WASHINGTON — The acting director of the U.S. Highway Traffic Safety Administration told reporters on Monday that regulators are “working very quickly” on the Tesla Autopilot investigation, which began in August 2021.
“We are investing a lot of resources,” NHTSA Acting Director Ann Carlson said in comments to reporters on the sidelines of the event in Washington. She declined to commit to a specific time frame for when the investigation would be resolved. So we’re moving as quickly as possible, but we want to be careful and make sure we have all the information we need.”
Carlson, who has served as the agency’s general counsel since early 2021, was appointed acting administrator of NHTSA in September.
In June, NHTSA upgraded an 830,000-Tesla defect study involving a driver assistance system Autopilot and a parked emergency vehicle collision to engineering analysis. That step was necessary before the agency requested a recall.
NHTSA is reviewing whether Tesla vehicles adequately ensure driver attention. Earlier, officials said there was evidence that in most crashes under investigation, drivers followed Tesla’s alert strategy to try to get the driver’s attention, calling into question its effectiveness.
Carlson confirmed that the agency was in talks with Tesla over a Dec. 31 tweet by CEO Elon Musk about the driver-monitoring feature.
In a Dec. 31 tweet, drivers who have driven more than 10,000 miles using Tesla’s “fully self-driving” software system instructed drivers to hold the wheel to ensure they were paying attention. It was suggested that we should be able to disable the “steering wheel nag” alert. Musk replied, “Sure, the update will be in January for him.”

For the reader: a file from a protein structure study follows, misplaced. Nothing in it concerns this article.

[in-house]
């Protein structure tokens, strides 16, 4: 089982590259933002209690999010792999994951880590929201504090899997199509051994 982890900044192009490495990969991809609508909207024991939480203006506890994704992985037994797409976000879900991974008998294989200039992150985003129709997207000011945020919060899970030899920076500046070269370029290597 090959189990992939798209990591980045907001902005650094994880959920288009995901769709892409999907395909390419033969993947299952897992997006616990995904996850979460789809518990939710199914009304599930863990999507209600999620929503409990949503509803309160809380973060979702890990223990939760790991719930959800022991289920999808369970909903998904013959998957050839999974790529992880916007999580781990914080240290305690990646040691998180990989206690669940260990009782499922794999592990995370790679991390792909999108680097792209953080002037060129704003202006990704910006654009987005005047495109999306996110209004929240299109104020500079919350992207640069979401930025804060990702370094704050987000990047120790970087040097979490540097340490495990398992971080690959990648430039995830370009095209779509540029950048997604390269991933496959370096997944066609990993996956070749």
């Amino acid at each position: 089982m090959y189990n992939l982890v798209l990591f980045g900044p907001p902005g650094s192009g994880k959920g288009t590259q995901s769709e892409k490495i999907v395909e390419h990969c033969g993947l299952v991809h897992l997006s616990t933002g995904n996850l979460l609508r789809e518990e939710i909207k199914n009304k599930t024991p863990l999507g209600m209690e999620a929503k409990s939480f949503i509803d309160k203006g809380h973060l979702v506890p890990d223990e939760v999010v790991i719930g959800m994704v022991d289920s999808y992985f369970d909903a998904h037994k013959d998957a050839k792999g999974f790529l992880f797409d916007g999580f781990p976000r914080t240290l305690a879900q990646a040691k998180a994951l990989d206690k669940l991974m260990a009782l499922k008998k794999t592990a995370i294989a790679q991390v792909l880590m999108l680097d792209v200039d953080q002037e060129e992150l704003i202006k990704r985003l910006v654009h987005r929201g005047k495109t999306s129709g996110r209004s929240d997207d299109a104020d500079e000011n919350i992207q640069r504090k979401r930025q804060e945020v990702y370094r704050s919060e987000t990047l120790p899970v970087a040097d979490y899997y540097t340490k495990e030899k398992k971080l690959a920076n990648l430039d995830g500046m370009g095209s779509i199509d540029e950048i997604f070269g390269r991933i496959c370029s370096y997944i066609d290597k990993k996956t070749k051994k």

Carlson said the agency “has a very extensive investigation underway… we are discussing this latest communication with Tesla.”
Tesla did not immediately comment.
In 2020, the National Transportation Safety Board criticized Tesla for its “ineffective oversight of driver engagement” after a fatal Autopilot crash in 2018, while NHTSA called for “inadequate oversight.” said to have provided.
Tesla sells the $15,000 FSD software as an add-on that allows the company’s vehicles to change lanes and park autonomously. This complements the standard ‘autopilot’ feature, allowing the car to steer, accelerate and brake within its lane without driver intervention. Both systems use the steering wheel monitoring function.
Last month, NHTSA announced it had launched two new special investigations into crashes involving Tesla vehicles suspected of using advanced driver assistance systems. Since 2016, the NHTSA has launched special crash investigations into more than 30 Teslas in which 19 deaths have been reported, alleging advanced driver assistance systems such as Autopilot were used. .
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